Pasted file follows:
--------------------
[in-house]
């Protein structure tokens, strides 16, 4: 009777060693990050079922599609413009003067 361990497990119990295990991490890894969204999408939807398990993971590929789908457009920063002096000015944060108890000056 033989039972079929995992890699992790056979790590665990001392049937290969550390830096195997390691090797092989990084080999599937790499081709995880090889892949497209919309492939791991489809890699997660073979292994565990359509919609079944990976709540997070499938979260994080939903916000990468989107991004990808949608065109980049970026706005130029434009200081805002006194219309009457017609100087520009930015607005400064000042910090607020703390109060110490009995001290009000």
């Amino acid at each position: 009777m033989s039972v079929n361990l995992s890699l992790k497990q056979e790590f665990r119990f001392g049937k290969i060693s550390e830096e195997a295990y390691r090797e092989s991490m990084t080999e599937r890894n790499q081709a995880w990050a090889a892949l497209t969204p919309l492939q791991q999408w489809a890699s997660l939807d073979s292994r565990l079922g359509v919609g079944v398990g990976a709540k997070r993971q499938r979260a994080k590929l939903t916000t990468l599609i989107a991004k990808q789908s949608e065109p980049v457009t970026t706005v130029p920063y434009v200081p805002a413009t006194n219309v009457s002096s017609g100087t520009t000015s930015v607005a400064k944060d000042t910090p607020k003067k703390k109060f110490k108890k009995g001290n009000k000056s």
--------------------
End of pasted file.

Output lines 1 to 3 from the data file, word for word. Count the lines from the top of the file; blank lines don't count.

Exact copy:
[in-house]
């Protein structure tokens, strides 16, 4: 009777060693990050079922599609413009003067 361990497990119990295990991490890894969204999408939807398990993971590929789908457009920063002096000015944060108890000056 033989039972079929995992890699992790056979790590665990001392049937290969550390830096195997390691090797092989990084080999599937790499081709995880090889892949497209919309492939791991489809890699997660073979292994565990359509919609079944990976709540997070499938979260994080939903916000990468989107991004990808949608065109980049970026706005130029434009200081805002006194219309009457017609100087520009930015607005400064000042910090607020703390109060110490009995001290009000």
């Amino acid at each position: 009777m033989s039972v079929n361990l995992s890699l992790k497990q056979e790590f665990r119990f001392g049937k290969i060693s550390e830096e195997a295990y390691r090797e092989s991490m990084t080999e599937r890894n790499q081709a995880w990050a090889a892949l497209t969204p919309l492939q791991q999408w489809a890699s997660l939807d073979s292994r565990l079922g359509v919609g079944v398990g990976a709540k997070r993971q499938r979260a994080k590929l939903t916000t990468l599609i989107a991004k990808q789908s949608e065109p980049v457009t970026t706005v130029p920063y434009v200081p805002a413009t006194n219309v009457s002096s017609g100087t520009t000015s930015v607005a400064k944060d000042t910090p607020k003067k703390k109060f110490k108890k009995g001290n009000k000056s």